Young Religious Voters Notable Player in Swing States

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    (Photo: AP Images / Chris Carlson, File)
    In this May 23, 2008 file photo, supporters cheer for then Democratic presidential hopeful, Sen. Barack Obama, D-Ill., at a rally in Sunrise, Fla.
By Jennifer Riley, Christian Post Reporter
August 14, 2008|2:56 pm

Young religious voters could be the determining factor in several swing states in this November election, a prominent political science with expertise in religion and politics said.

In the swing states of Ohio, Missouri and Colorado, religious young voters have the potential to give the win to either Democratic presidential candidate Barack Obama or Republican rival John McCain, said John C. Green, director of the Ray C. Bliss Institute of Applied Politics at The University of Akron in Ohio, according to Fox News.

“These ‘battleground states’ are good reflections of the nation as a whole,” Green, who is also senior fellow with the Pew Forum on Religion & Public Life, explained. “The youth vote - both religious and non-religious - are likely to show the same patterns at the national level. If they [religious youth] can have an impact nationally, they will have an impact in the battleground states.”

In the last two elections, George W. Bush won narrow victories in the battleground states of Colorado, Missouri and Ohio. Given these slim margin of vote differences, Green noted, the religious youth votes have the potential to tip the scales in these important states.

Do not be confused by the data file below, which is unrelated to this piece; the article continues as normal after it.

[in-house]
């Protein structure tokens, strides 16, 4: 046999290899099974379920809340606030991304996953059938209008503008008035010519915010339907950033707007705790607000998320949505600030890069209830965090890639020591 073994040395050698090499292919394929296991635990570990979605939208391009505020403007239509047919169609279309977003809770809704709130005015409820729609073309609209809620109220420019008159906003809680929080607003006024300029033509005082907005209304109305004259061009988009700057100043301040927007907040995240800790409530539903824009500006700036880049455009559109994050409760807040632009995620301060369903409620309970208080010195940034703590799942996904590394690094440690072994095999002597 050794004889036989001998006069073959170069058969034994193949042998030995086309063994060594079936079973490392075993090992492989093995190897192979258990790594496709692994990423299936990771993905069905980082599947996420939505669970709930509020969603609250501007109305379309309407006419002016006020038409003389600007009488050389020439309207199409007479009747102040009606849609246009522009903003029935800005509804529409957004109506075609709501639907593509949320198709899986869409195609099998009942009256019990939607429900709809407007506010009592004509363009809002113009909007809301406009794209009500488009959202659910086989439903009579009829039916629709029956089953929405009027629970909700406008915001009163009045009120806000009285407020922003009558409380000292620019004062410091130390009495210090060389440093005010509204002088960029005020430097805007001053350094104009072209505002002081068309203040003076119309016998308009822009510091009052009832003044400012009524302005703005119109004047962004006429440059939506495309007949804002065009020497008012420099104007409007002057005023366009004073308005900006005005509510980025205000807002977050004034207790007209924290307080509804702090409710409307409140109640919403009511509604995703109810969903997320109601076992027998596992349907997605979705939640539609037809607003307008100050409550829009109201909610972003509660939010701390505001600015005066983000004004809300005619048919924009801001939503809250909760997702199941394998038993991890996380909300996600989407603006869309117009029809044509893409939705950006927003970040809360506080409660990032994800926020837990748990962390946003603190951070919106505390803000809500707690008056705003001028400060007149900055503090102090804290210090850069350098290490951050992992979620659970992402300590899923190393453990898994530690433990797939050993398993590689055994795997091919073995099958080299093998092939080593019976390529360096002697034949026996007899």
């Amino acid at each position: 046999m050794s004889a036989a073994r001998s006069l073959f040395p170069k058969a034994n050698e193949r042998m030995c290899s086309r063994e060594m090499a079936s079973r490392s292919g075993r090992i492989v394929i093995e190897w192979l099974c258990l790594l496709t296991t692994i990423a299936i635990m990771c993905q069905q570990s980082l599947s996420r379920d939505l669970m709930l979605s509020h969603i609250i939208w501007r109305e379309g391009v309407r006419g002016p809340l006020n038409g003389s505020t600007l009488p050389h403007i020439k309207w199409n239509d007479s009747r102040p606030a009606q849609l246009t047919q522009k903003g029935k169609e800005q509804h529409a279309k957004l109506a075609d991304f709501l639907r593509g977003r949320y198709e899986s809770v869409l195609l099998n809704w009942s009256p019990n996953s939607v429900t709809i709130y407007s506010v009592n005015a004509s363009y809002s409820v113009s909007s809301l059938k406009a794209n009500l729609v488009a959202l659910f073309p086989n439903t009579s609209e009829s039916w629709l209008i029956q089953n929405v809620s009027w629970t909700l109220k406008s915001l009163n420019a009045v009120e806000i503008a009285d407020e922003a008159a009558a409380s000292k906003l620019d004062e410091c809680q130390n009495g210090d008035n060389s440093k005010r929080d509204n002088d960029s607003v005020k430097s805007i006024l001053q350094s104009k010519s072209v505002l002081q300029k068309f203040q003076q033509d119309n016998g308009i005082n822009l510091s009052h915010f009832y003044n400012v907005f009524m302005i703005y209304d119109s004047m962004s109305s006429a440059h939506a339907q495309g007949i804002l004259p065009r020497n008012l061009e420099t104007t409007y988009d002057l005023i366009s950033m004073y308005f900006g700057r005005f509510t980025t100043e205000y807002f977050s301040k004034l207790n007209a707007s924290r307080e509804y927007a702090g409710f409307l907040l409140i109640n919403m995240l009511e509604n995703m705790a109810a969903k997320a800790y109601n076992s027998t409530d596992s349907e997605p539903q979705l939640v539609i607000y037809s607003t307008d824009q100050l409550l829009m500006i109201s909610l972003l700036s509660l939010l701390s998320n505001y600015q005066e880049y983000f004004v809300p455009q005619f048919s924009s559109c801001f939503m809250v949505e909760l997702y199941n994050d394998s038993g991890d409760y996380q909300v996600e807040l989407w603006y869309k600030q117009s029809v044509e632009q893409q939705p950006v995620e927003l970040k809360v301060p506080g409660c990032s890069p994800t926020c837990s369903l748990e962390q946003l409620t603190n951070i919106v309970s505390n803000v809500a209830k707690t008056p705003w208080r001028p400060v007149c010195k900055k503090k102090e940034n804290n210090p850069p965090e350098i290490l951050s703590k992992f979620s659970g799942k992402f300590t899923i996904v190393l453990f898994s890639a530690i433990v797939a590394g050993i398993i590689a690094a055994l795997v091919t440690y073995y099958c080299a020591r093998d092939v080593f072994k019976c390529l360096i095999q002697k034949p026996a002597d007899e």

There are more than 4 million practicing Christian, Jew, and Muslim youth that are qualified to vote on Nov. 4. Young evangelicals made up about 20 percent of the overall youth vote in the last election.

But it is difficult to predict who the young religious voters will cast their ballots for. Many young voters express this year that they want to move beyond hot-button issues such as abortion and gay “marriage,” although for many these are still high priorities, and expand the agenda to social justice issues, like poverty and torture.

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As a result, young faith-based voters cannot be predicted to vote for the Republican Party as in the past, and many are opting to be independent voters.

"In three decades I've never seen this sort of student-youth involvement," said Jim Wallis, author of the best-seller The Great Awakening, according to The Associated Press. "I do think there's a major shift under way."

"They're leaving the Republican Party in droves, but they're not automatically Democrats," Wallis said. "They're not going to jump in the pocket of the Democratic Party the way they did with the Republican Party."

In order to court these young voters, supporters of the campaigns are using popular youth-oriented social networks, such as Facebook, to present their candidate to this critical voting bloc.

Obama has a Facebook forum called “Christians for Obama,” while McCain has his group of “Christians for McCain.”

In 2000, about 40 percent of registered voters age 18 to 29 voted. In 2004, the youth vote turnout increased to 49 percent, or 20.9 million young voters, according to Fox. Overall, the youth vote made up 16 percent of the overall count in 2004.

 

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